Monday, Jan. 26, 2009 | 2 a.m.
On Feb. 2, David Snow plans to drag his battered body to Travis Koehler’s graveside.
Snow’s and Koehler’s names will be always intertwined. The two fell unconscious together two years ago in a manhole at the Orleans in an accident that killed Koehler and another maintenance worker, Richard Luzier. Snow recovered after weeks on life support.
Last year on the anniversary of the incident, Snow joined Koehler’s family as they tied messages to helium-filled balloons and released them.
“We talked about what I remembered about the accident,” Snow recalls. “We said, ‘Where do we go from here? What do we do?’ ”
Gov. Jim Gibbons has declared Feb. 2 a day to honor Koehler and Snow, his spokesman said last week.
For the families, the proclamation is welcome recognition. Yet bitter feelings toward the governor and other state officials linger.
The families contend that after an investigation into the deaths, the state wrongly agreed to a settlement with Orleans owner Boyd Gaming that lessened the company’s responsibility.
“At first I was a little ticked off when I heard about the proclamation,” said Debi Fergen, Koehler’s mother. “I was like, ‘What is the governor trying to do?’ But then my husband said, ‘Will you stop? This is a good thing for Travis.’ ”
Fergen has spent the past year seeking accountability for her son’s death from the state and Boyd Gaming.
A letter from her prompted a Labor Department investigation that found problems with Nevada’s settlement with Boyd. And Fergen recently filed a civil suit against the gaming company.
For one day she’ll put all of that aside and accept her son’s posthumous honor.
“It’s really cool as a mom that people remember, but I’d rather it not be for this reason,” Fergen said.
She called Snow to tell him the news.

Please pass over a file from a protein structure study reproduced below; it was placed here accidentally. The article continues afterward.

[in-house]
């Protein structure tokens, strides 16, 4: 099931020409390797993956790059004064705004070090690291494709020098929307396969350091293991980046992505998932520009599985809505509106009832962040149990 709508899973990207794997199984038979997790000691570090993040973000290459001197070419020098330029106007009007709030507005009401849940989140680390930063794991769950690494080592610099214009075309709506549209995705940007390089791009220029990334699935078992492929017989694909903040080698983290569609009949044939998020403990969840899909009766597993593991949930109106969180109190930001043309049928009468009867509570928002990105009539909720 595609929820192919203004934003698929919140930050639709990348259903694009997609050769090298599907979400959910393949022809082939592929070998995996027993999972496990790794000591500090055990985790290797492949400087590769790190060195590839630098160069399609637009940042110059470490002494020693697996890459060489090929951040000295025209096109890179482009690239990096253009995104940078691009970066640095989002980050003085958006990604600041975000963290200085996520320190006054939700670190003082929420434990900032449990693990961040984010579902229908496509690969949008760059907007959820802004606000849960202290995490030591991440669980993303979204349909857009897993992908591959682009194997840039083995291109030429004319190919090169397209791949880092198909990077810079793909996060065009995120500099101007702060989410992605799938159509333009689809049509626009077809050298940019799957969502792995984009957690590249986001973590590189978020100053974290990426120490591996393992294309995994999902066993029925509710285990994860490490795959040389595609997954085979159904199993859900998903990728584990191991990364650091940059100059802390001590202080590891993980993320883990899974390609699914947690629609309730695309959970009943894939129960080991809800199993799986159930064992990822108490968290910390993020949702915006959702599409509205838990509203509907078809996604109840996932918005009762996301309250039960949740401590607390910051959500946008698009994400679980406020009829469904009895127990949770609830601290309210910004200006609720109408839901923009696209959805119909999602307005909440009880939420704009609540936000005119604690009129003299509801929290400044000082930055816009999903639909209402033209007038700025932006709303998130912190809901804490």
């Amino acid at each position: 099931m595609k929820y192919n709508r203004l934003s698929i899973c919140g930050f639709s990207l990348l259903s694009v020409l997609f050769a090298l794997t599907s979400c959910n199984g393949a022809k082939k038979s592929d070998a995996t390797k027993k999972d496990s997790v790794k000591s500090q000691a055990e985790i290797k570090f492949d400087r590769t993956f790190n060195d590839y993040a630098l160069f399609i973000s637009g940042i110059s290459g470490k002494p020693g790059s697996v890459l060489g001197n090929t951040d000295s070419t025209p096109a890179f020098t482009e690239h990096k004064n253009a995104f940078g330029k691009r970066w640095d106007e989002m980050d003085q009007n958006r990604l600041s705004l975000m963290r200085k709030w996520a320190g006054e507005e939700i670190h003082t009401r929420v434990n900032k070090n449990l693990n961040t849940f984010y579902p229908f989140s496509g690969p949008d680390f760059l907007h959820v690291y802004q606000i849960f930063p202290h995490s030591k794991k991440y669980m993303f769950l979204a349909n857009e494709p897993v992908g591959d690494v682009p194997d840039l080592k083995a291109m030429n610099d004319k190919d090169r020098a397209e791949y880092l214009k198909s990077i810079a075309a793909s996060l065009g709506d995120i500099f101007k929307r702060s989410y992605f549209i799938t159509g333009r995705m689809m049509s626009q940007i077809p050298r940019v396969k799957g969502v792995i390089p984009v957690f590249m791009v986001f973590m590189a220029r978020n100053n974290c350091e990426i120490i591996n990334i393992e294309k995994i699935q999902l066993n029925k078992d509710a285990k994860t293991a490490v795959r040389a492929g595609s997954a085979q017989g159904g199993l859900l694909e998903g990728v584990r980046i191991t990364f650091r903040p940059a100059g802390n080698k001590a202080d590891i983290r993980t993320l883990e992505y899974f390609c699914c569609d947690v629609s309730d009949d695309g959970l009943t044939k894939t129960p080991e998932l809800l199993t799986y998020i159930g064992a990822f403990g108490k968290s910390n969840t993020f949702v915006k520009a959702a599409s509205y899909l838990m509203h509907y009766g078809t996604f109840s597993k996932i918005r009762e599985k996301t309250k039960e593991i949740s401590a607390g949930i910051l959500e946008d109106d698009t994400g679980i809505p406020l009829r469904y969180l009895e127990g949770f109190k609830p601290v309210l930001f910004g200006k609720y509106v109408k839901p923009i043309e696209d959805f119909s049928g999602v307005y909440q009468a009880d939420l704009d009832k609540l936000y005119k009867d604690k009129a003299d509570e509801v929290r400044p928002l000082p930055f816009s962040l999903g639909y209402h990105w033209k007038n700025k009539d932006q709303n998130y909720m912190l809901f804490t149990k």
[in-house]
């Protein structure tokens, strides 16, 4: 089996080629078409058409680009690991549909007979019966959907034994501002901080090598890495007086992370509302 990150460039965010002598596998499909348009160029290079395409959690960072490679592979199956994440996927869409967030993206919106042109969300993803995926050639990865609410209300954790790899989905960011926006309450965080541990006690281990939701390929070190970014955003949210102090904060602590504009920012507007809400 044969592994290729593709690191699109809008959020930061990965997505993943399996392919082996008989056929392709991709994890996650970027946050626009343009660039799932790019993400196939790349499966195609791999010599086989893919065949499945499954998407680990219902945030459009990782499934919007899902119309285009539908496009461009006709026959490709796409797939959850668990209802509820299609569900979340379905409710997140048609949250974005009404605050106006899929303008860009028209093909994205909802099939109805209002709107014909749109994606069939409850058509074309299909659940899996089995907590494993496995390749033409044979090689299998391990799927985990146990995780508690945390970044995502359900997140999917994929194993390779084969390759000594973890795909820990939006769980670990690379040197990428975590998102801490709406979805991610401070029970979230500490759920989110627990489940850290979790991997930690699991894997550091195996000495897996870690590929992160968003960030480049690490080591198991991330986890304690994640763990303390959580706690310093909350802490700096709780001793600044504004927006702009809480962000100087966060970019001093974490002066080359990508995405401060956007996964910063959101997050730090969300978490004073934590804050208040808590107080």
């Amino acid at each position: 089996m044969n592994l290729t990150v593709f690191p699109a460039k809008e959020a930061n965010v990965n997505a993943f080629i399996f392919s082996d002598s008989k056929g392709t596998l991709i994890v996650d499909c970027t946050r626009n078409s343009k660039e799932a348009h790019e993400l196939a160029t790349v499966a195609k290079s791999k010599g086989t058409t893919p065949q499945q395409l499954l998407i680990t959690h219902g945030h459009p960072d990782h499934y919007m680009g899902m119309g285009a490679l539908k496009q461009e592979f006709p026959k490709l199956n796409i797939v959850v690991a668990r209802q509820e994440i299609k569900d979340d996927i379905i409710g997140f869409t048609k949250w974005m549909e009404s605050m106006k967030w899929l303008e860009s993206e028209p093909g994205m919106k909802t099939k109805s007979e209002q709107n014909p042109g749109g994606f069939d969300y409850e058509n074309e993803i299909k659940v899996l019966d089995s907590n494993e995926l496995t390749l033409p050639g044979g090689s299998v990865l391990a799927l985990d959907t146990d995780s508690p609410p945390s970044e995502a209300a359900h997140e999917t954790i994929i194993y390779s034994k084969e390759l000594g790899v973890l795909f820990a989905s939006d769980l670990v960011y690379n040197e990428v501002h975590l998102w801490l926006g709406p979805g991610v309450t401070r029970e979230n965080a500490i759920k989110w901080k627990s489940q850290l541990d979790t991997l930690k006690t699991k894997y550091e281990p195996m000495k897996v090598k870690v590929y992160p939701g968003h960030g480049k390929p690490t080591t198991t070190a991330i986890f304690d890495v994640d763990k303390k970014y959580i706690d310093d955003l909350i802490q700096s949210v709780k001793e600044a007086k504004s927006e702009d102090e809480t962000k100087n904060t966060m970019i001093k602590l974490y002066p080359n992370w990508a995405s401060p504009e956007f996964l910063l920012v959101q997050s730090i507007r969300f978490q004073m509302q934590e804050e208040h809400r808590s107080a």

Snow is still recovering from a motorcycle accident on Aug. 5 that again threatened his life. “To me, Travis is my hero,” he said.
Both Snow and Koehler were named heroes last year by the Carnegie Hero Fund, an organization that awards medals for personal bravery.
On Feb. 2, 2007, after Luzier entered a manhole to fix a pipe and was overcome by toxic fumes, Koehler and then Snow entered to save him.
A state inspector originally found Boyd had “willfully” disobeyed safety laws, a rare finding that means the company knew what it was doing was dangerous and in violation of safety laws, but did it anyway. The agency downgraded the citations to “serious” violations in a last-minute and highly unusual settlement that involved top political appointees in a process that is usually confined to regulators.
A Boyd spokesman has called the incident a “horrific tragedy” and said the company would work hard to prevent another accident. Under the settlement worked out with the Occupational Safety and Health Administration, Boyd is revamping its safety policies and procedures.
The Business and Industry Department that oversees the state’s workplace safety agency insists nothing in the settlement and negotiations was inappropriate.